Time-bending action-adventure Omensight is out today, and today, and today

Omensight-header

Here is a list of reasons for why I’m strongly considering taking a break from a game I’m really enjoying, so that I can play Omensight (which just came out) instead.

  • It’s about re-living the day of the apocalypse and attempting to stop it by solving a murder.
  • You solve that murder by following different characters, manipulating them, then allying with or fighting them based on what you learn.
  • There’s time-bendy combat that reminds me of Transistor in all the right ways.
  • It’s got some cute mice in it.
  • It’s about re-living the day of the apocalypse and attempting to stop it by solving a murder.

Omensight is the spiritual successor to Stories: The Path Of Destinies, which was hindered by the blandest of names and a structure that involved repeating the same segments in order to see its branching story. Hopefully, this time round Spearhead Games have found a way to make retreading the same ground a) less common and b) more interesting.

Here’s the trailer, which features incongruously adorable animals facing the imminent destruction of all life.

Keep your eyeballs moist, because I also want to show you this developer commentary that’ll walk and talk you through the more exciting aspects of the game. The first minute or so is a bit ‘genero lore-heavy fantasy noise‘, but bear with it.

Orchestrating events using knowledge gained through time-travel in order to solve a murder is an idea that oozes potential. The set up makes me think of Punchdrunk, a company that make immersive theatre experiences where you can follow different characters around. This does a similar thing in that you can gain different perspectives of the same event, but then goes one step further and lets you shape the outcome.

All of that could be undermined by poor execution, and it’s entirely possible that that dev video presents the game in a way that suggests you have more control over things than you actually do. Still, it’s a compelling enough premise that even if the story-shaping turns out to be disappointingly minimal, I reckon it’ll be worth my time.

I might not be saying that if the combat didn’t look pretty neat, too. Skip to the 5 minute mark if that’s what you’re interested in – that’s when they show off a time-freezing ability that lets the player pick up an explosive barrel and lob it into a pillar, bringing it crashing down into a group of swordsmen. The more standard dodging, countering and whacking also seems on point, though it’s hard to get a proper feel for that without playing it.

Yep, I’ve talked myself into temporarily abandoning God of War.

Omensight is available on Steam, GOG, and the Humble Store. The 20% Humble launch discount brings it to £10/$16/€12, so feel free to pop over there rather than swallow Steam’s mere 10% discount.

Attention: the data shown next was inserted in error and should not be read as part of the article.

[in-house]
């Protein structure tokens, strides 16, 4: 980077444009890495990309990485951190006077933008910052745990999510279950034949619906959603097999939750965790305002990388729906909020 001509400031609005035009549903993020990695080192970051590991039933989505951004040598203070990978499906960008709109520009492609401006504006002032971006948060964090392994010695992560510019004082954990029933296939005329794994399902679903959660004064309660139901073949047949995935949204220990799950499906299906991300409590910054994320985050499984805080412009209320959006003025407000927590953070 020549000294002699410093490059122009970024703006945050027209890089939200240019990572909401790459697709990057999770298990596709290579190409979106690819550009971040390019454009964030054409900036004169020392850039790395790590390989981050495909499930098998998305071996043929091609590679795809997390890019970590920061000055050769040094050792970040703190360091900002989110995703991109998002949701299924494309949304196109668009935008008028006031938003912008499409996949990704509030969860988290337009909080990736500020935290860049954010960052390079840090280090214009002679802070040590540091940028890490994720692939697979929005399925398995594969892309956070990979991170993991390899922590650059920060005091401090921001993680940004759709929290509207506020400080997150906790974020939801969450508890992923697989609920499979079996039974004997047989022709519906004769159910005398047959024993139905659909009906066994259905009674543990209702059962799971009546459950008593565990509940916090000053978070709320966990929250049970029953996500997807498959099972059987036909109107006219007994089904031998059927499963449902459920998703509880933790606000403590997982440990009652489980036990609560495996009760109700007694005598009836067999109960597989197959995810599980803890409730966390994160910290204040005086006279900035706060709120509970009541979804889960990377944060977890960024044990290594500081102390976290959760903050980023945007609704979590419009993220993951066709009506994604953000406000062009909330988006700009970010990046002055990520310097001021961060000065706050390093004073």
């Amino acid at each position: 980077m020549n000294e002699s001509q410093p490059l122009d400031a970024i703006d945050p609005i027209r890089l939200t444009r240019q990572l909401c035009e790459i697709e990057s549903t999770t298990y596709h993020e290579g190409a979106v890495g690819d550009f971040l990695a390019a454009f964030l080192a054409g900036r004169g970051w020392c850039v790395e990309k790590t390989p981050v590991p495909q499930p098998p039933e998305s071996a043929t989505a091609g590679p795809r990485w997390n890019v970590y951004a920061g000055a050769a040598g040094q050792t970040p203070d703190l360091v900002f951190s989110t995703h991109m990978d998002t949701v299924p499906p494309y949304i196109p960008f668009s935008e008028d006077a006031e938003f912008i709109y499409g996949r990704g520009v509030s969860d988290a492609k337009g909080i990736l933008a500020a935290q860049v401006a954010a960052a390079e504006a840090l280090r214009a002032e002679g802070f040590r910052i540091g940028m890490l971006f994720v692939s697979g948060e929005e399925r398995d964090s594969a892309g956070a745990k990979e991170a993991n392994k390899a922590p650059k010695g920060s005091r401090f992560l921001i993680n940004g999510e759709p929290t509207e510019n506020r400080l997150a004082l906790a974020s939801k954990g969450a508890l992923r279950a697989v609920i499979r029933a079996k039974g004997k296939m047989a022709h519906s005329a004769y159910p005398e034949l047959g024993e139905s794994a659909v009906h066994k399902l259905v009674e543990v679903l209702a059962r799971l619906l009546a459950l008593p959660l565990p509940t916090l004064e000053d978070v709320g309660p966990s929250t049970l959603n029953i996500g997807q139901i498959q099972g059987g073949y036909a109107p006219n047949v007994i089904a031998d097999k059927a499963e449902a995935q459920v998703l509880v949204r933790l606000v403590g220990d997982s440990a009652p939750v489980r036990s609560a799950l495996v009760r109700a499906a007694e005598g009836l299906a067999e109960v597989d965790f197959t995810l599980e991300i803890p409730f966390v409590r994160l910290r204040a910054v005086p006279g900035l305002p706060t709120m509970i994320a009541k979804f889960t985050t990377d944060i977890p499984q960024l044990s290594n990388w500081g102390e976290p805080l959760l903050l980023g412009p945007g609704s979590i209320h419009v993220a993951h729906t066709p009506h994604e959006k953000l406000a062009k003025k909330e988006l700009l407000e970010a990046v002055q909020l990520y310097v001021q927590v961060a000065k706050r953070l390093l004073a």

9 Comments

  1. Phrastus says:

    Sorry to correct the US pricing a tad, but it’s $20 normally and is now $18 with the launch discount on Steam and GoG. Just a few bucks’ difference, but I figured I’d point it out.

    The Humble price is 20%, however, bringing it to $16. So if that’s a more appealing price point, that’s where it’s currently cheapest in the US region.

  2. kud13 says:

    Cool, it’s on GOG now? Wishlisted

  3. Freud says:

    Sounds a bit like Sexy Brutale. I quite enjoyed that game, so I’ll keep an eye on this one.

  4. Sarfrin says:

    I think Stories was underappreciated, so I might just get this straight away.

    • Sarfrin says:

      I’m seeing 10% off at Humble, bringing it to £11.24 and 20% off at Steam bringing it down to £12.39 from a higher starting price. Meanwhile, GOG has 10% off the same starting price as Steam, making it £13.99 there.

      • Cerulean Shaman says:

        It was literally just on sell for %20 off at Humble, and with my monthly it brought it up to %30 off. Added in the extra change from the Humble Wallet from buying games through them and I basically got the game for like $9 bucks. Not bad at all.

  5. Kingseeker Camargo says:

    Sorry for going off on a tangent here, but for the last week I’ve seen a prominently displayed ad on the site for a game called “Subaeria”. I liked the packshot, so I went to check it out on Steam; and it sounds like a rather interesting puzzler that reviewers and curators seem to like all around.

    I came back here, and the very site whose ads brought the game to my attention has only *one* mention to it, in a mass-preview article for promising titles for 2015.

    I’m not sure where I’m going with his, to be honest. It was a somewhat odd situation I thought I’d mention.

  6. Linkblade says:

    Looks too easy and slow which would make it a chore for me. Also childish. I will first finish RUINER before even thinking about this. My backlog is overwhelmingly big in relation to my free game time anyway. So if I would be rational I wouldn’t get any new games. Good thing I’m not and regularly looking for new games on RPS which I’ll buy and get to play when I’m retired.

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